Broken April

by Ismail Kadare | Literature & Fiction |
ISBN: 0099449870 Global Overview for this book
Registered by davemurray101 of Lower Hutt, Wellington Province New Zealand on 10/12/2008
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10 journalers for this copy...
Journal Entry 1 by davemurray101 from Lower Hutt, Wellington Province New Zealand on Sunday, October 12, 2008
A novel of the complex Albanian clan system. Sometimes you have to concentrate on the character names, but otherwise a really good read.

Journal Entry 2 by davemurray101 from Lower Hutt, Wellington Province New Zealand on Tuesday, November 04, 2008
New INTL bookray.

INTERIM LINE-UP

1. Jubby (australia)
2. ChiBoiler (usa)
3. lauraloo29 (can)
4. lucy-lemon (Wales)
5. Caroley (uk)
----6. mucker28 (uk)-- uncontactable, Caroley to send to wanderingstar8
7. wanderingstar8 (uk)
8. fushmush (uk)
9. garibaldisghost (uk)
10. jellyfish67 (uk)
-- Book appears to be lost at this point -----











Journal Entry 3 by jubby from Sydney, New South Wales Australia on Tuesday, November 11, 2008
Received in the post today.
Thank you.

Journal Entry 4 by jubby from Sydney, New South Wales Australia on Sunday, December 14, 2008
This book was a real eye-opener for me.

Sure, I'd heard of Albania, and I would be able to wave my hand vaguely over the map, indicating its general location, but I had absolutely no idea about their society, culture, history or literature.

So, upon completion of reading the novel, I got busy and did a bit of googling to learn how much of the story is fact or the creation of Kadare's imagination.

It appears that virtually all of the story is factual!
Although I was unable to learn if Kadare honeymooned on the Plateau himself (with his wife, who is also a writer), I did learn that he was indeed a writer who researched into the Kanun and the past history of his country as a writer. Using the history of his country Kadare has created stories that show how the past affects the present, while expressing a desire to modernise his country's feudal customs and traditions.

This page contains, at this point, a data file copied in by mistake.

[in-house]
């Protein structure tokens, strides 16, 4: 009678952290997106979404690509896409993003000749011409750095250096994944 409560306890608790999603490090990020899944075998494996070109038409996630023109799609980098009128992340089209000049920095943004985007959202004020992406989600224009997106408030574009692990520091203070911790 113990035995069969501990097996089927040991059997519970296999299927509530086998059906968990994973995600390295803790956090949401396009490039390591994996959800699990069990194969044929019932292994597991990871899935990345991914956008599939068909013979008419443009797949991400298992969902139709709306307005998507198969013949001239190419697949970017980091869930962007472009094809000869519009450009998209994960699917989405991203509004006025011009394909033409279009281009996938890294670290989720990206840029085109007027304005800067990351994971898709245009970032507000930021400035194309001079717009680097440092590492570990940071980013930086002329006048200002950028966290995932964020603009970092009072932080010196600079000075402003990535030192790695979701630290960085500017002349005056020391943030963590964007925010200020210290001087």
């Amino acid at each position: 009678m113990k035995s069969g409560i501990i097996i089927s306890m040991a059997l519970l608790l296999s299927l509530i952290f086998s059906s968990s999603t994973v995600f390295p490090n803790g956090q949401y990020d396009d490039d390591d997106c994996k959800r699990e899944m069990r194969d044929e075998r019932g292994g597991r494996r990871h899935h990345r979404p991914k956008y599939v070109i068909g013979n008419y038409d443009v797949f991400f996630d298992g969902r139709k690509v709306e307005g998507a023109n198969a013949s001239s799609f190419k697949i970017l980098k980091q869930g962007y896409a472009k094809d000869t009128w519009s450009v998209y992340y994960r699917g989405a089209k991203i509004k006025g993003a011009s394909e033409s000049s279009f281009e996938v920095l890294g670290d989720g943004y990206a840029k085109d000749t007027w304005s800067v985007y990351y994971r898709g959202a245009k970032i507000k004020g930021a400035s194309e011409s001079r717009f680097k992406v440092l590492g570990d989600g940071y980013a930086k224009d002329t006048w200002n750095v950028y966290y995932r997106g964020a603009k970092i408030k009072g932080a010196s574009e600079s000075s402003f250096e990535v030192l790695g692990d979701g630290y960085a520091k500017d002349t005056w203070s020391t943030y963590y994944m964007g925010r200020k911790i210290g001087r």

Writing and existing under a Communist dictatorship saw him in trouble several times, but what was amazing, he was able to write and create novels that allowed him to express a taciturn view of Albania's bloody history and present situation to his countrymen and the rest of the world (through the translations of his works).

Brief Kadare biography

The Kanun which is the subject of this book is a rather Draconian set of rules created 600 years ago that are not recorded. Bloody and barbaric, to say the least, it appears that sadly the Northern Albanians have
reverted back to using them after the collapse of the Communist government in 1991.

What I did find fascinating in my later reading, were the stories of The last sworn virgins. These are the women who effectively fill the role of kinsmen, after they've all been killed.

This was a thought provoking and sensational read - for me. And, I appreciate your sharing this book with us all davemurray101.

I notice on the back that this book was purchased from a Children's Bookshop. I can't imagine that this would be a very popular childrens read, with a fair bit of detail and reserved characters. But, obviously one that would lead to much discussion and empathy - as even children are affected (and sadly killed) under the current Kanun in Albania.


Journal Entry 5 by jubby at Bookring, A Bookring -- Controlled Releases on Sunday, December 14, 2008

Released 11 yrs ago (12/9/2008 UTC) at Bookring, A Bookring -- Controlled Releases

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Posted to ChiBoiler last week.

Journal Entry 6 by ChiBoiler from Chicago, Illinois USA on Sunday, December 28, 2008
I received this book while I was away for the holiday. I will get to it shortly. Thanks davemurray101 for starting this ring and jubby for passing it on!

Journal Entry 7 by ChiBoiler from Chicago, Illinois USA on Friday, January 09, 2009
It was amazing to me how easy of a read this book was given it's strange (to me) topic. A bit disturbing that this actually happens - cally-c, your notes above were fascinating reading! Hard to believe that after hundreds of years, this madness continues!

Thanks, davemurray101 for including me in this ring. Another one off of the 1001 list!

I have the address of the next reader. I will pass the book on asap (but we are having some wild winter weather here in Chicago. I have to walk to the post office and I tend to not be very coordinated in 10 inches of snow - so it will most likely go out on Monday).

Journal Entry 8 by ChiBoiler at Chicago, Illinois USA on Tuesday, January 13, 2009

Released 11 yrs ago (1/12/2009 UTC) at Chicago, Illinois USA

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Mailed the book out at lunch - Happy reading!

Journal Entry 9 by lauraloo29 from Edmonton, Alberta Canada on Tuesday, January 20, 2009